Professing Education

 

On the Path to Professing

Jill M. Gradwell

Buffalo State College

In an earlier article in this journal, Alan Jones (2005) articulates the nature of professing in the field of education:

Let's grant that professing is traditionally something done by those who hold teaching positions, or professorships, at institutions of postsecondary education—at colleges and universities, where instruction is offered to undergraduate and graduate students. Professing in this setting, in addition to teaching, involves research, writing, and a variety of public service. (p. 9)

As I ponder the nature of professing, I reflect on the path that has brought me to this place. Why and how did I become a member of the professoriate? What in my doctoral preparation prepared me for the trinity of the academy: teaching, research, and service? Although my family, immediate and extended, played a significant role in supporting my efforts to complete my doctorate and find employment in the academy, it is my formal doctoral education that I focus on here. In retrospect, from my position as an assistant professor of social studies education, I now have a stronger sense of that path. In this paper, I describe my experiences of becoming a professor and find that it is the journey more than the destination that matters most.

First, I recognize that my circumstances allowed me an advantage over others starting their doctoral programs. I was the recipient of a four-year Presidential Fellowship at my university, important not only for the economic benefits it provided, but the expectations that came along with being a fellow. As a Presidential Fellow I was expected to teach at the college level, engage in collaborative research with faculty, and participate in special seminars. Additionally, I was extremely fortunate to have an advisor who epitomizes what it truly means to be a mentor and continues to be one today.

Some assume that because you are a teacher educator, you must be able to teach and teach well. I have learned, however, that teaching is a craft that must be carefully honed through years of practice and reflection. Although I taught secondary social studies for seven years in public schools, there was much to learn about teaching adults, and specifically teachers. One exceptional piece of advice my advisor gave me when I asked what courses to take in my program, was to learn about the various professors and take courses from those identified as being excellent teachers; the content of the course was secondary. I found this suggestion to be wise for I learned more than content. I observed the teaching of ambitious educators whom today I try to emulate in my own practice.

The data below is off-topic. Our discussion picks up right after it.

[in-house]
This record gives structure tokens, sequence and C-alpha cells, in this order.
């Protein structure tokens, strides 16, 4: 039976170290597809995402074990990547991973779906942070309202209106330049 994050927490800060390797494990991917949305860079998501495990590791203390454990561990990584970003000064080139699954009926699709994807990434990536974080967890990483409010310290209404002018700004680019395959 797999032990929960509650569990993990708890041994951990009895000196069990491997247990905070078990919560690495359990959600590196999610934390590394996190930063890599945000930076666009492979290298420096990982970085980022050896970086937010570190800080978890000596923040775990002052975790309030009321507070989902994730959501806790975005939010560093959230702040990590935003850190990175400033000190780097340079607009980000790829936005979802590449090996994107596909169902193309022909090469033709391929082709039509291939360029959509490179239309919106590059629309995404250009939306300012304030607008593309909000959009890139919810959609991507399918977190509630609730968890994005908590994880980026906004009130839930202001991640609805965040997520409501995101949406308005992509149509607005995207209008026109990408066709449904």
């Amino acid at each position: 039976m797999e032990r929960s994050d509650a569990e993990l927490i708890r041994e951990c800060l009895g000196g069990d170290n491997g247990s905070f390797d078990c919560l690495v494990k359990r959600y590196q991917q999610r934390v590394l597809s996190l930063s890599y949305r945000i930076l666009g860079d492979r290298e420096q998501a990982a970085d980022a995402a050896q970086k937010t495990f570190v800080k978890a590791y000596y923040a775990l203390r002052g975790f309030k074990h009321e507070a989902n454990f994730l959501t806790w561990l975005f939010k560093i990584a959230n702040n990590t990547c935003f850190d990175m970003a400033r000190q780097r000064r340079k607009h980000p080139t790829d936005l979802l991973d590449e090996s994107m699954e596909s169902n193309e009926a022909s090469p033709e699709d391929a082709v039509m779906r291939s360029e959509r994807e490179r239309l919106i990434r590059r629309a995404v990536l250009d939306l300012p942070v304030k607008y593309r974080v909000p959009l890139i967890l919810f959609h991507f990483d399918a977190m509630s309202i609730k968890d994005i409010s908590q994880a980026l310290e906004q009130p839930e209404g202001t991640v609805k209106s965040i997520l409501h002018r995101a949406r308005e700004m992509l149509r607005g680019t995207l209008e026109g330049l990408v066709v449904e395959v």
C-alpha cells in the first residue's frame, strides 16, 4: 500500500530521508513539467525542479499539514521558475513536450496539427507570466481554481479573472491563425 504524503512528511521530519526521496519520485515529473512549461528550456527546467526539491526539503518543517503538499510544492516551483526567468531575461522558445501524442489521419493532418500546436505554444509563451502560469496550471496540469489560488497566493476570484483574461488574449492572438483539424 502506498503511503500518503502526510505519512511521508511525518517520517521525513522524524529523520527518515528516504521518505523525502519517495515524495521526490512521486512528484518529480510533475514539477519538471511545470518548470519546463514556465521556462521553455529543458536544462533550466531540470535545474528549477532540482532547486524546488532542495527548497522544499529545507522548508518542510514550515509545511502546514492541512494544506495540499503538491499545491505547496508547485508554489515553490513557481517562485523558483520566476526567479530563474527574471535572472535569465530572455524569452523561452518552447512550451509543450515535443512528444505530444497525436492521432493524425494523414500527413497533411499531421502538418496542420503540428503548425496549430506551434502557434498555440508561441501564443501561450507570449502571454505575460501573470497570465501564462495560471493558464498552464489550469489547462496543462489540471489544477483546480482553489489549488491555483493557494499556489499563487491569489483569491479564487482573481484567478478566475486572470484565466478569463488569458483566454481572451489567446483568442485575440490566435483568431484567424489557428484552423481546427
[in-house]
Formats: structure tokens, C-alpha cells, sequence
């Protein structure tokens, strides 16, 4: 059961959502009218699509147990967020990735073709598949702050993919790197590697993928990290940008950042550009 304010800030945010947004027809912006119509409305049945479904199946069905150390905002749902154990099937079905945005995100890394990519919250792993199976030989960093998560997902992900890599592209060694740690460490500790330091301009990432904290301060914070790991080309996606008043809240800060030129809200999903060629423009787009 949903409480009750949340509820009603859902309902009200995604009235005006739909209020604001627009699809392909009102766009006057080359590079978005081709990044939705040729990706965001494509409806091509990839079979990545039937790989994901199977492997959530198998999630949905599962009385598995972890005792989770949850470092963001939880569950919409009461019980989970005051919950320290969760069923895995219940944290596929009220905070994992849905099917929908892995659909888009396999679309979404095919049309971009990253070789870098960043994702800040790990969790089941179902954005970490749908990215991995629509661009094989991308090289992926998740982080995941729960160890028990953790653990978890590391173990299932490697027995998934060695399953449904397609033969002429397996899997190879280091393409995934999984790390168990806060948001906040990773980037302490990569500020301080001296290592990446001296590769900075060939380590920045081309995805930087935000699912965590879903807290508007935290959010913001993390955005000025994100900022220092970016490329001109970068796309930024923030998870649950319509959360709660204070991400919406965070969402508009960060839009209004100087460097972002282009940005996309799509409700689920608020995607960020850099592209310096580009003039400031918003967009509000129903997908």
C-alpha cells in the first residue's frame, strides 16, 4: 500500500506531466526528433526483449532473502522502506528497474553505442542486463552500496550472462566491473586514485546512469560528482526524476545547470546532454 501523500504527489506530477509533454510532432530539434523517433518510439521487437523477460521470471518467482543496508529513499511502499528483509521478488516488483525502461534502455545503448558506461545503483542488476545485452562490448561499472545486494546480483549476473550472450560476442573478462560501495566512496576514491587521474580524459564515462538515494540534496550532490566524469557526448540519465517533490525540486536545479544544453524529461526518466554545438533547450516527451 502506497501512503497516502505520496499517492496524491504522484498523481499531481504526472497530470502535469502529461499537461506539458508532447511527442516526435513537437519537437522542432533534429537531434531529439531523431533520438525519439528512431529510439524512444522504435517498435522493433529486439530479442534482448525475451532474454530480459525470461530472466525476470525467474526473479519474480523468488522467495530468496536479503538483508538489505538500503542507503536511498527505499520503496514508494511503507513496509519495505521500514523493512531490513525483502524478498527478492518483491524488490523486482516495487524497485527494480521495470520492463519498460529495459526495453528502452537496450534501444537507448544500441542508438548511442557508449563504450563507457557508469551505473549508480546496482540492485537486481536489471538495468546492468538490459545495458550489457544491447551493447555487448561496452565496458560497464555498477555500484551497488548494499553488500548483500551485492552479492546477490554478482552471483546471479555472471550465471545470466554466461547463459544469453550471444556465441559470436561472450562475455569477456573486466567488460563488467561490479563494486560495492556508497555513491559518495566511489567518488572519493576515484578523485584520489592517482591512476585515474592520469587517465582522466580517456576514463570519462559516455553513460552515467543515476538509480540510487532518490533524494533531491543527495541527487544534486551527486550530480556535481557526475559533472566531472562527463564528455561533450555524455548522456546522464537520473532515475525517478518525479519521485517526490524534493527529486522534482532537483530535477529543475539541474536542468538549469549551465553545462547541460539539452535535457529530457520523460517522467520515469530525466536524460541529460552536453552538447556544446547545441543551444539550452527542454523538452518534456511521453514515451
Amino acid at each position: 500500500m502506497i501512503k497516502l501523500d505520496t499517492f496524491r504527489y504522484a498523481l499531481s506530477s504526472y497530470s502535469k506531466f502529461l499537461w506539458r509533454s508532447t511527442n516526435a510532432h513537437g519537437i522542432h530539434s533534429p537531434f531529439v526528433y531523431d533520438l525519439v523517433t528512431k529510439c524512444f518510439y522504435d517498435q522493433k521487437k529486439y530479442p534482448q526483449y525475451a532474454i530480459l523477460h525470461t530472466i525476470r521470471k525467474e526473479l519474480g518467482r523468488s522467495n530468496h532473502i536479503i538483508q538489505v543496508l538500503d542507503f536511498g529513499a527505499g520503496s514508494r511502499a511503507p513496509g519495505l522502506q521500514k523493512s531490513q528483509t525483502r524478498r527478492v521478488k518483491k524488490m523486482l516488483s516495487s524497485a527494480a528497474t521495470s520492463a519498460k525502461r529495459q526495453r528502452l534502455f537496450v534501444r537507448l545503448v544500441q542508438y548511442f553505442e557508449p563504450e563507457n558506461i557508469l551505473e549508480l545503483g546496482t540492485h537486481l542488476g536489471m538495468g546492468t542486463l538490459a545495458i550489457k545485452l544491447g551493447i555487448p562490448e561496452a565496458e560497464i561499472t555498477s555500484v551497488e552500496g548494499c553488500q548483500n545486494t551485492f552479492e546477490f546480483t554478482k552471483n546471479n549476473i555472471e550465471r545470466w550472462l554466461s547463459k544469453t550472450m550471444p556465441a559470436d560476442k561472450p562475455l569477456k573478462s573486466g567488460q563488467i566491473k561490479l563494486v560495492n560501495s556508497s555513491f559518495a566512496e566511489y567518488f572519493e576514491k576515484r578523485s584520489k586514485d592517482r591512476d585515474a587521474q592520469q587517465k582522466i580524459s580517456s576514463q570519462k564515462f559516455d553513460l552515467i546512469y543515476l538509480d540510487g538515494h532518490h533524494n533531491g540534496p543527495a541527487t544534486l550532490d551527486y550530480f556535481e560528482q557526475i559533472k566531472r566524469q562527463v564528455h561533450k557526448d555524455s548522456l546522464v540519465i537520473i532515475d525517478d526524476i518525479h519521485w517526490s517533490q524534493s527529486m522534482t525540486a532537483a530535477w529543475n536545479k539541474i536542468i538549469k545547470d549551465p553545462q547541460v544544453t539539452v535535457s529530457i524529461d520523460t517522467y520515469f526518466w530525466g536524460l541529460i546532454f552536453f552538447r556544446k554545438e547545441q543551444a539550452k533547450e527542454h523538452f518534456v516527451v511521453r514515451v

Another useful suggestion was to take courses outside of my department that both appealed to me and complemented my program. I learned how professors from different fields approach their subject. This has truly helped me in my current situation as I teach in an interdisciplinary department of historians, social scientists, museum specialists, and social studies educators.

As I was making my way through my program, I also took every opportunity to teach at the college level, first with my advisor and later independently. I not only taught at the university in which I was enrolled, but also as an adjunct at a nearby college. Co-teaching allowed me to collaborate and learn about the development of college courses. Working as an adjunct helped to familiarize myself with how other institutions work, those that are teaching colleges, and how those differences mattered with respect to the environment I wanted to work in later.